“Eichel’s contract isn’t voided, in fact he’s in breach of contract and the Sabres can sue demanding payment of compensatory and punitive damages.”

    I did several search variations on this and came back with nothing on the ability of an NHL team to sue a player.

    I did find several instances of players whose contracts were cancelled (Voynov, Richards), and a suggestion that the Sharks were considering voiding Kane’s contract at one point.

    So I am interested on the authority you rely upon for your statement.

    • You are finding cases where players acted in ways that went against league and team code of conduct whom the league and team wanted to terminate, one for domestic violence, the other for cross border trafficking of oxy, both felonies.

      You are suggesting that Eichel tell the team he is having his surgery despite the team refusing to allow it and to accept it or void his contract.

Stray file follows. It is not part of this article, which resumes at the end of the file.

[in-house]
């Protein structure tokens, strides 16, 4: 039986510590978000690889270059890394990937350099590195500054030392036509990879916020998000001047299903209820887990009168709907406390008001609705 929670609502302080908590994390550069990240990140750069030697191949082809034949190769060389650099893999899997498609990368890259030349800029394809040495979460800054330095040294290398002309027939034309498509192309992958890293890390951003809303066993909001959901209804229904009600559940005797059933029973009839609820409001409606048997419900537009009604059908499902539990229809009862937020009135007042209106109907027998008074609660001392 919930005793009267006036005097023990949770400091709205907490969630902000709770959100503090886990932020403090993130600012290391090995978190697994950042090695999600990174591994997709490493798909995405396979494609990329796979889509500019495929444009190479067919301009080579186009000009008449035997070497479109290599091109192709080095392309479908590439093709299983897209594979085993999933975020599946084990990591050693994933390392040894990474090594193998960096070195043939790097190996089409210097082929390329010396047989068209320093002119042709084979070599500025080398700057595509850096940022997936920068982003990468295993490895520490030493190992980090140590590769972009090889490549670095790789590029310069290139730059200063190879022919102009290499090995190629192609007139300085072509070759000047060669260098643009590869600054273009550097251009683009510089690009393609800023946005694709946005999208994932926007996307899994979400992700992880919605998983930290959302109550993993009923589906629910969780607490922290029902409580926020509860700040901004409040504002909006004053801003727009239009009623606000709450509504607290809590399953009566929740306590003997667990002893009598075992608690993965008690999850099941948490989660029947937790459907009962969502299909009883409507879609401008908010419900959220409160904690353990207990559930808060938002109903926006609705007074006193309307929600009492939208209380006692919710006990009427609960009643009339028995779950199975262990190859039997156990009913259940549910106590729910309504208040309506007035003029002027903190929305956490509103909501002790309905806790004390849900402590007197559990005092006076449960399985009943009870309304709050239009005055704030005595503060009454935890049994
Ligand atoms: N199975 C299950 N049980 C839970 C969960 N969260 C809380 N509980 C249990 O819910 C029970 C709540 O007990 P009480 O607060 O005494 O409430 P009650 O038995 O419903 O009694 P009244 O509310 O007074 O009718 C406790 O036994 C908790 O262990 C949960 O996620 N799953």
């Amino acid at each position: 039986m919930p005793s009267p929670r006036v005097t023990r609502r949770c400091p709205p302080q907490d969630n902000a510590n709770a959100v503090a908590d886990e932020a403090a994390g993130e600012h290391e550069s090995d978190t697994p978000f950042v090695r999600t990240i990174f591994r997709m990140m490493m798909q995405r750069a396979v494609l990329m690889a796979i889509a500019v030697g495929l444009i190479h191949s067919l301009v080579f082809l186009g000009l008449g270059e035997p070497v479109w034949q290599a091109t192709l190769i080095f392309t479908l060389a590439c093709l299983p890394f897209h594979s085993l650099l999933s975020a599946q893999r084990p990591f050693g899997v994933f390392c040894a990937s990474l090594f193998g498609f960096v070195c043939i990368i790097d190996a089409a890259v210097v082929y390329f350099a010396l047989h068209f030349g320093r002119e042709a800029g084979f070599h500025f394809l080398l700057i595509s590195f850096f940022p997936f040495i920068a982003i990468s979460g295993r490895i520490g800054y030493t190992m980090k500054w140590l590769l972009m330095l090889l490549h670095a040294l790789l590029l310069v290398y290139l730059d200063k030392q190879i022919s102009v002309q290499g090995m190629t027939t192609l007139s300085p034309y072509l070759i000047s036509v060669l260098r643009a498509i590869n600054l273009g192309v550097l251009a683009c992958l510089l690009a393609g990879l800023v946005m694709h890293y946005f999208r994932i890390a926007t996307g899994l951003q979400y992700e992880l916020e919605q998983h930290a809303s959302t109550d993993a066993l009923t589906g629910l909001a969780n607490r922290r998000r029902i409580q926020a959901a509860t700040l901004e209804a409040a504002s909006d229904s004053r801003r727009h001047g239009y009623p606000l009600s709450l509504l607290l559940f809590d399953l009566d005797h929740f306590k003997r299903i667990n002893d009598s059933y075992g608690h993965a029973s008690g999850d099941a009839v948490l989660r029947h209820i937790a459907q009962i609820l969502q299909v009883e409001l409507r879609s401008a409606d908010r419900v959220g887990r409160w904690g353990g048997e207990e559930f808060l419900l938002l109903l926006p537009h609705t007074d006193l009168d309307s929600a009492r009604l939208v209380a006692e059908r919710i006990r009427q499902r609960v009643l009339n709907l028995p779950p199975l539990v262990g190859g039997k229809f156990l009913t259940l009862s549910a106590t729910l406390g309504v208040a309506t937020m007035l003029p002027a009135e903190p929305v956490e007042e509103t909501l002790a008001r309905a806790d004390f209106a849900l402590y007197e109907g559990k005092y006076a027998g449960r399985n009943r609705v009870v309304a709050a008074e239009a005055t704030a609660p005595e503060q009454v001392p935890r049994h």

He does not have the legal authority to proceed with that.

      What authority are you relying on to say that he does?

      Breach of contract is a civil matter and any party can file a lawsuit by the laws of the State or Province involved.

      • Firstly, I thought your comment was interesting, and you stated it with such conviction I wondered whether you were relying on something I was not aware of. Hence my question about what your authority is.

        Secondly, breach of contract is a civil matter – except when the employment terms are covered by a collective agreement. Eichel, as you know, is covered by a standard player contract as approved by the NHL and the NHLPA.

        I acknowledge that I haven’t read the NHL/NHLPA player contract. Have you?

        I couldn’t properly interpret it as I am neither a lawyer; nor am I familiar with the jurisprudence between the parties, nor have I seen the bargaining notes that both parties would have to rely on. I also don’t know if there is a state or federal law that would allow the Sabres to remove any such dispute from the arbitration process that every NHL/NHLPA dispute I know of goes through.